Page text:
Story at a glance
- Data on the racial breakdown of Americans who have been vaccinated has been sparse.
- The Centers for Disease Control and Prevention released a demographic analysis of vaccine distribution for its first month, which revealed just 5.4 percent of recipients were Black.
- The racial demographic of roughly half of vaccine recipients is unknown.
You can’t fight what you don’t know. Public health experts have been saying this since the beginning of the coronavirus pandemic, and yet demographic data on how COVID-19 is affecting different racial populations has been difficult to collect at best.
BREAKING NEWS ON THE CORONAVIRUS PANDEMIC
Black and Hispanic Americans were underrepresented in a new demographic analysis, released Monday, of vaccinated Americans from the Centers of Disease Control and Prevention (CDC). In the first month after two vaccines were authorized for emergency use in the United States, just 5.4 percent of recipients were Black and 11.5 percent were Hispanic, although they make up 13.4 and 16.7 percent of the population, respectively.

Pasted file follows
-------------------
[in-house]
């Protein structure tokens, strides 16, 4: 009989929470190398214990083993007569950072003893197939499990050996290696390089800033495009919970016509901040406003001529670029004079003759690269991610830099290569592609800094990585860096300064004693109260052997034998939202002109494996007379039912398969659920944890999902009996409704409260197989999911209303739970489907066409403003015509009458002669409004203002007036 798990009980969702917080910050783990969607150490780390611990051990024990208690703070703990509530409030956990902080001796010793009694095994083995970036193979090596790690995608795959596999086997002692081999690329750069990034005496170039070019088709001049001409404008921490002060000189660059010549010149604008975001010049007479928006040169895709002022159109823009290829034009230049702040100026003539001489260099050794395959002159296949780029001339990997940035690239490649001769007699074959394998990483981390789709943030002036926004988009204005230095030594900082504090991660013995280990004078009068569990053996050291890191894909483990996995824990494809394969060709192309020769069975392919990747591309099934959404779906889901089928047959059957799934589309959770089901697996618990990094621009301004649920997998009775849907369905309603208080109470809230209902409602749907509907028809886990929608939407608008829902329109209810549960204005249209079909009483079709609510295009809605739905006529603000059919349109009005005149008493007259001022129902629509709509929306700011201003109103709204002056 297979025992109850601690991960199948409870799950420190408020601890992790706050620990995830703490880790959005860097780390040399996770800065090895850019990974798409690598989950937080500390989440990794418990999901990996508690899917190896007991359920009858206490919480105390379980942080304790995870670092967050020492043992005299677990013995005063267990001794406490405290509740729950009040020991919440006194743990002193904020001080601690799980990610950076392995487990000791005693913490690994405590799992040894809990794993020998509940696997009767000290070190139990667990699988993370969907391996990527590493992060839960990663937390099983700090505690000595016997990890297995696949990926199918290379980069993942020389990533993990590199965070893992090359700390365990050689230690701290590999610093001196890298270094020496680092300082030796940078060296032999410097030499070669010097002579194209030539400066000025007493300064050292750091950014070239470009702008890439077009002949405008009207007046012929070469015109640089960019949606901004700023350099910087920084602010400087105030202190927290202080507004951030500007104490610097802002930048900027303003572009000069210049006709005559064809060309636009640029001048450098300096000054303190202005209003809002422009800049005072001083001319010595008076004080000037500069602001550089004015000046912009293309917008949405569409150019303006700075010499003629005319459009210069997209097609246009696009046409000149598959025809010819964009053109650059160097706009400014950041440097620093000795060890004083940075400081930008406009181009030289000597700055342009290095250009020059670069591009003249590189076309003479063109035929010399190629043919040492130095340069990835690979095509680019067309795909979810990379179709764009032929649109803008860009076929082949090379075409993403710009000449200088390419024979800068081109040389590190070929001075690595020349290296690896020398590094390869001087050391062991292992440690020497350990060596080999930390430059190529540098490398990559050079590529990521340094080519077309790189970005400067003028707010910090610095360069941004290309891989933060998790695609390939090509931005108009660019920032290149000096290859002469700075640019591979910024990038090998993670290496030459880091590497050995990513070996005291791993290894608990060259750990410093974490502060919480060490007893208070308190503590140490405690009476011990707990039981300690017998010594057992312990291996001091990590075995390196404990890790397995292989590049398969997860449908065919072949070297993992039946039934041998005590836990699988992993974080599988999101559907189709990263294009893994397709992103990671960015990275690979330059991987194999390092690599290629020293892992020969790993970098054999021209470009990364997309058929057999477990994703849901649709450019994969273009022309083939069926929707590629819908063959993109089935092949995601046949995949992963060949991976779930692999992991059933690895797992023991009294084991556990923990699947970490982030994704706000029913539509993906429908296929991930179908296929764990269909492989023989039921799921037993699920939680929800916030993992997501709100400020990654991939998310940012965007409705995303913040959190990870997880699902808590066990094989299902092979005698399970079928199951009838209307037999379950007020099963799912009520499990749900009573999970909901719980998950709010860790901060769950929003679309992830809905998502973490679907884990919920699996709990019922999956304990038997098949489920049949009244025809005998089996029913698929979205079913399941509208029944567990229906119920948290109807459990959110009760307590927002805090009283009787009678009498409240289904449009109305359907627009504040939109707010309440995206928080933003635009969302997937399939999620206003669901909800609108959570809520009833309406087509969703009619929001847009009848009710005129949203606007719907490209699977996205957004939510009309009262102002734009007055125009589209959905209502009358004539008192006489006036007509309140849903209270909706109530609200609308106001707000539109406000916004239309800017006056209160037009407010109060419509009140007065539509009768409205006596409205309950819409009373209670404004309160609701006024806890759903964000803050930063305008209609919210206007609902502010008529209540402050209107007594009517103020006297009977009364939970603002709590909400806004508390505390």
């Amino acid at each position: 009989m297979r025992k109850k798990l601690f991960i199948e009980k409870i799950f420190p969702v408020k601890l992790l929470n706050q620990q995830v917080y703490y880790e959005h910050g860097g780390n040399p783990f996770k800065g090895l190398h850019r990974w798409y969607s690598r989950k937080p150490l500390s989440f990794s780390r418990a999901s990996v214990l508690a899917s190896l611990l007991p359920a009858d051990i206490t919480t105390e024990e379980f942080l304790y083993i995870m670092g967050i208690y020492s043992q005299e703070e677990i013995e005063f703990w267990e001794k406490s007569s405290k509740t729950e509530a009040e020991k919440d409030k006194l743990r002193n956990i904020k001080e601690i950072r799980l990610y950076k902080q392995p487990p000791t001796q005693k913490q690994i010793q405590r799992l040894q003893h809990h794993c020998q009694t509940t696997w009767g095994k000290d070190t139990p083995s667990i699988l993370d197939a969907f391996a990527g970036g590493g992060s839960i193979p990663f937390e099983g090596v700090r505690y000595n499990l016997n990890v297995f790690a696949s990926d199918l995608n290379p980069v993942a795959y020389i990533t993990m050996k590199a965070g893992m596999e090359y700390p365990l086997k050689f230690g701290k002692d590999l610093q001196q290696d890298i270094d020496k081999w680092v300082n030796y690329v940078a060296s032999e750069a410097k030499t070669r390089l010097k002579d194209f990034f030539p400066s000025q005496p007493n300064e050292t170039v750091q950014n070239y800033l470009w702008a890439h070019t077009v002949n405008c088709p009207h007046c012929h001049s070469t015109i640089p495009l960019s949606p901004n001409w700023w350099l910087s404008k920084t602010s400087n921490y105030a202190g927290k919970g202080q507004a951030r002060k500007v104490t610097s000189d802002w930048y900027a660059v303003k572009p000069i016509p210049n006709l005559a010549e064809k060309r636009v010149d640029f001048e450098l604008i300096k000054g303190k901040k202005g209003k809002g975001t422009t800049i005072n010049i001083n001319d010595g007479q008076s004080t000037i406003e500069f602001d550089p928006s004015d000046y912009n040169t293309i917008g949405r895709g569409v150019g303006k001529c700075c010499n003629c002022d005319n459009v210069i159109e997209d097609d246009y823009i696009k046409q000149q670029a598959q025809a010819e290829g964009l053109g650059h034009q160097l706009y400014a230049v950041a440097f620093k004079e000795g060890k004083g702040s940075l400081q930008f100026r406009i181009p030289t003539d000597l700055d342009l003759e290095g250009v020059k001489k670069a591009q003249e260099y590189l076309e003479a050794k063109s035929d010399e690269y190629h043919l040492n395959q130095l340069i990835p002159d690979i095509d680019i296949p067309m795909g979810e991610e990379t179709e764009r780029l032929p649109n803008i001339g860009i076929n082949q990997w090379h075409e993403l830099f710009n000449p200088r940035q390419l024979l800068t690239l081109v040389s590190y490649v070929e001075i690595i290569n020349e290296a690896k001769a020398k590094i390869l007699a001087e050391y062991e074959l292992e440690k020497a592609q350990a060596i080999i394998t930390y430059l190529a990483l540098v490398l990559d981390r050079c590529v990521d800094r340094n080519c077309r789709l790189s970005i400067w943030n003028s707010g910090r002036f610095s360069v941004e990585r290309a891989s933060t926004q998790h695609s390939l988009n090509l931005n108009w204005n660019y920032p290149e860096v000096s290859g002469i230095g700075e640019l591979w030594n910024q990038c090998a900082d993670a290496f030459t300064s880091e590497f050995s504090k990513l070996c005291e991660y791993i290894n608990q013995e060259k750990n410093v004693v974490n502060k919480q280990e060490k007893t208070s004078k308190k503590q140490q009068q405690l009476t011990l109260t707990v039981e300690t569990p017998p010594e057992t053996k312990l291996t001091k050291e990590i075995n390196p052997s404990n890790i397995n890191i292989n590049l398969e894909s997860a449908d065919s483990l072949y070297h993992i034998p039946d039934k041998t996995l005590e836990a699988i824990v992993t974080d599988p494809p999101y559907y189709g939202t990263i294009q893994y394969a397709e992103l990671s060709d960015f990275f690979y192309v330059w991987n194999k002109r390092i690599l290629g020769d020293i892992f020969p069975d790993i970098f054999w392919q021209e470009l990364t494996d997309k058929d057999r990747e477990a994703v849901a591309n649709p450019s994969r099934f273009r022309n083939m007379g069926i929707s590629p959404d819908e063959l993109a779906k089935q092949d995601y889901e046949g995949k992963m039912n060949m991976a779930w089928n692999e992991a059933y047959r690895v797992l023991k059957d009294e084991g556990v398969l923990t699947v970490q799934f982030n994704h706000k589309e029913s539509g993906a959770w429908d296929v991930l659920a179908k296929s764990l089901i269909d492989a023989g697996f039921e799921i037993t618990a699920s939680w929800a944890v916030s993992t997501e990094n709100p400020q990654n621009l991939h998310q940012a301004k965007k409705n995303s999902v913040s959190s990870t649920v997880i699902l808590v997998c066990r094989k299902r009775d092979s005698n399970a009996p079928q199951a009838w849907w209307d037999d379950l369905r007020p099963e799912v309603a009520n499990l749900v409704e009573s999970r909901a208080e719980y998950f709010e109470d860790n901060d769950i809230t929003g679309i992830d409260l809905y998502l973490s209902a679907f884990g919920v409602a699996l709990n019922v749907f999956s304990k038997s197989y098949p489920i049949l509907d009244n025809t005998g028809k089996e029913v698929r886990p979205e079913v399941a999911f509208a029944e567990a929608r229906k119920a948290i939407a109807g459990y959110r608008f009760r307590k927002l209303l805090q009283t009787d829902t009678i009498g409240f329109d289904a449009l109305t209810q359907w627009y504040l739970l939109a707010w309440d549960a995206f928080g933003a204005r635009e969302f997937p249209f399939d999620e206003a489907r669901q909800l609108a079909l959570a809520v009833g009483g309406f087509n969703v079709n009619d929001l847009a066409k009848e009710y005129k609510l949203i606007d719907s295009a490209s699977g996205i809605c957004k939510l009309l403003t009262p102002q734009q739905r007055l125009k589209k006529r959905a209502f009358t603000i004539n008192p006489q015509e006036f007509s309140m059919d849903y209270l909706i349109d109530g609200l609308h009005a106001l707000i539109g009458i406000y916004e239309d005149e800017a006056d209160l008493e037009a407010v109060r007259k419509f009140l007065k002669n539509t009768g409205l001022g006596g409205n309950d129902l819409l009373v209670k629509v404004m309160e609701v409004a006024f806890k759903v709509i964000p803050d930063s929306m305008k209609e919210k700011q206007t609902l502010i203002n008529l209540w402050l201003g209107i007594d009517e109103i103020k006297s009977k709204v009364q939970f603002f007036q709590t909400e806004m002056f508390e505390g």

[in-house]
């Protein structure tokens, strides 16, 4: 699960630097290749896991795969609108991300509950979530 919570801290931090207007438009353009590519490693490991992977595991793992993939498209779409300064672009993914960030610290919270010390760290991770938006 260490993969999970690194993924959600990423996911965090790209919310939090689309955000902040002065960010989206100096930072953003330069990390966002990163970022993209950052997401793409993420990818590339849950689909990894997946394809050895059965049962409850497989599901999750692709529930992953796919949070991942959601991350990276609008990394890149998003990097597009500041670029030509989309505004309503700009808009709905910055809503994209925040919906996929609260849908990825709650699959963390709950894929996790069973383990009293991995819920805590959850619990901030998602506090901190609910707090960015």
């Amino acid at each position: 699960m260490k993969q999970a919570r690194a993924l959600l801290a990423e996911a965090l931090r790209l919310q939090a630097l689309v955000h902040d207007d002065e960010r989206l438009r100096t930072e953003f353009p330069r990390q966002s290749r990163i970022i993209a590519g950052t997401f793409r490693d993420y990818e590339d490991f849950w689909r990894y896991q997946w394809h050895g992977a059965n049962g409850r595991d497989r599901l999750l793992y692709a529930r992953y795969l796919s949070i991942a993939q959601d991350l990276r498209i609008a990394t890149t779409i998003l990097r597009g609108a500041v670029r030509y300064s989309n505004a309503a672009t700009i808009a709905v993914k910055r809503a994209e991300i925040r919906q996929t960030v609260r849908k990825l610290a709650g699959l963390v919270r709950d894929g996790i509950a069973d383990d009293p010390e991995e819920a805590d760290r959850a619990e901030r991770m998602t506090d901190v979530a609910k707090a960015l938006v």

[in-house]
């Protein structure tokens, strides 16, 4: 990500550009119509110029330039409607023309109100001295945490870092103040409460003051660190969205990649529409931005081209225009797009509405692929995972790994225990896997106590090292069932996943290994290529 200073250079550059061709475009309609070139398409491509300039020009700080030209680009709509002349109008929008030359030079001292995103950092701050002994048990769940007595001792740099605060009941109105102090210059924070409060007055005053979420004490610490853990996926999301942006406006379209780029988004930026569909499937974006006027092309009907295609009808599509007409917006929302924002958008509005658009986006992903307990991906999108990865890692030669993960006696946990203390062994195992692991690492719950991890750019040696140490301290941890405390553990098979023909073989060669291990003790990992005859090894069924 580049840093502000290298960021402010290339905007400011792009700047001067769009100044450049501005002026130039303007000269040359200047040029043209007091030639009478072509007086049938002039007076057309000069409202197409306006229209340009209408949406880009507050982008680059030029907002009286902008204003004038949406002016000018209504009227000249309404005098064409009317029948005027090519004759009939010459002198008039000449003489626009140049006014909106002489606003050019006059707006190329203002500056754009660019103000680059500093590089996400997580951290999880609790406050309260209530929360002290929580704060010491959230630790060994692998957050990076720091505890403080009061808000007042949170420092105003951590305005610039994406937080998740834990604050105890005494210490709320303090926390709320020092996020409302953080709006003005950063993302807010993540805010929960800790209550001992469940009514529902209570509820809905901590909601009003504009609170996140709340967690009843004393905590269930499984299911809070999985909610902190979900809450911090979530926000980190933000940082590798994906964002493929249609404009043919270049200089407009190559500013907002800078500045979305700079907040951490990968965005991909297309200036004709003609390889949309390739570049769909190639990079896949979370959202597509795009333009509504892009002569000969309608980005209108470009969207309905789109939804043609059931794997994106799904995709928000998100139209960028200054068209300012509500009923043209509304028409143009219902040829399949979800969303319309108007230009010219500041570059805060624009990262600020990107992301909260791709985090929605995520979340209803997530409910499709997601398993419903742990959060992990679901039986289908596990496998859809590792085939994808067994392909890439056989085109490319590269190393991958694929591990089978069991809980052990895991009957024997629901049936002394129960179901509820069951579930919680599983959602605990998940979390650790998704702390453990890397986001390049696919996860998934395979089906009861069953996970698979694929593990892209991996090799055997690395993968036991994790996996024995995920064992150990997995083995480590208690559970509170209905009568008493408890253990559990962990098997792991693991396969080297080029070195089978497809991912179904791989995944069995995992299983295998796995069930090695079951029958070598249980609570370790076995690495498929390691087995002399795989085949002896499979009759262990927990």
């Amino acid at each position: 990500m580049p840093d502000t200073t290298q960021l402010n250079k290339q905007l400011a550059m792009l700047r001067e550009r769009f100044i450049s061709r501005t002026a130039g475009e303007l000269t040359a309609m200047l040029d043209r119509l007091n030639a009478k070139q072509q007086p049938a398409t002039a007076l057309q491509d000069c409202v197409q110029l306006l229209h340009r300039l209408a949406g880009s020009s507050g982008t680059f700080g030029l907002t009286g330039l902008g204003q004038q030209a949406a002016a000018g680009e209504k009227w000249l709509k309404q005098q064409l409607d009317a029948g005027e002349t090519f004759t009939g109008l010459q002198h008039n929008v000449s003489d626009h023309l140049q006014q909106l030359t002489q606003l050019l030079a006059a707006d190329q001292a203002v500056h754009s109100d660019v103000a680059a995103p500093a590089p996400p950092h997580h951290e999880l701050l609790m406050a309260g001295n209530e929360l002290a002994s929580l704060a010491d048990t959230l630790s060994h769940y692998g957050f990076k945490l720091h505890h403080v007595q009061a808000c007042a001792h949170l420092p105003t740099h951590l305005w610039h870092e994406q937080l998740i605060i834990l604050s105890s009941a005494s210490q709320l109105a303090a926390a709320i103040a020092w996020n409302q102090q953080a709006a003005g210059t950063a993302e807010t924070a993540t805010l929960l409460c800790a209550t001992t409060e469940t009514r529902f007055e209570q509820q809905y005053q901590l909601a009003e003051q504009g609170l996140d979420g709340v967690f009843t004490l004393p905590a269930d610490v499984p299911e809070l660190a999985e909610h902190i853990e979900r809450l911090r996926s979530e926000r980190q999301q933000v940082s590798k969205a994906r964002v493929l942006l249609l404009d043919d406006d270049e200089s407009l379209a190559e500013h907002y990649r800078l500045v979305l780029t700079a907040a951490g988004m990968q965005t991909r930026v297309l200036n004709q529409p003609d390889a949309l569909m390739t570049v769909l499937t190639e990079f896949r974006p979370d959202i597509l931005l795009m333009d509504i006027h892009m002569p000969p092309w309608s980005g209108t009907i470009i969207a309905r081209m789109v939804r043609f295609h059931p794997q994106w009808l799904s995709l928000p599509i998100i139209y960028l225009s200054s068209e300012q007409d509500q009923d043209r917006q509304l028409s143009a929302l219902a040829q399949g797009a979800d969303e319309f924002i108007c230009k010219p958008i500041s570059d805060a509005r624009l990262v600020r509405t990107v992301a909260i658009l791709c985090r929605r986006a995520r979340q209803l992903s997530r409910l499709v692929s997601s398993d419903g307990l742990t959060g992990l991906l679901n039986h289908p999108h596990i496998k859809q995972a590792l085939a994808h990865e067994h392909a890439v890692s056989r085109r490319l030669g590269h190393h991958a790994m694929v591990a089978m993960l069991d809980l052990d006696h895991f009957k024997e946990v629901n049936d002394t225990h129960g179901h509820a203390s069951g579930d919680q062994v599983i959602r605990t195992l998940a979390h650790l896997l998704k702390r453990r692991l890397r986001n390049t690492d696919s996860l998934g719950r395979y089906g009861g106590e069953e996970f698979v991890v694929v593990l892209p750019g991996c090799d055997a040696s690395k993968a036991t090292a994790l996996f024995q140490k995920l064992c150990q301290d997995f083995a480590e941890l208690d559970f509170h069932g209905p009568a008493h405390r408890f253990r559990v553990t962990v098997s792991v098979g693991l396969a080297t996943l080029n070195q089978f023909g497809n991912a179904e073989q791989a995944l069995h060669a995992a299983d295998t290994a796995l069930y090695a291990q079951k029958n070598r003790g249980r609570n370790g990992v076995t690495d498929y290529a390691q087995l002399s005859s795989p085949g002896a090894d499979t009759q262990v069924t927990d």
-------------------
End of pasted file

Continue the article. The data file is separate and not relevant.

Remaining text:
Black and Hispanic workers make up a sizable portion of healthcare workers in the U.S. and are more likely to become infected with COVID-19 than their white coworkers. Still, just less than two-thirds of vaccine recipients, amongst whom health care personnel were prioritized, were white, according to the CDC.
Perhaps most concerning, however, is that the analysis only represents 52 percent of vaccinated Americans and no racial data is available for the other half of more than 12 million recipients. Only 17 states are publicly reporting this data, and many health care workers are not even marking their race on surveys.
“More complete reporting of race and ethnicity data at the provider and jurisdictional levels is critical to ensure rapid detection of and response to potential disparities in Covid-19 vaccination,” researchers wrote.
WHAT YOU NEED TO KNOW ABOUT CORONAVIRUS RIGHT NOW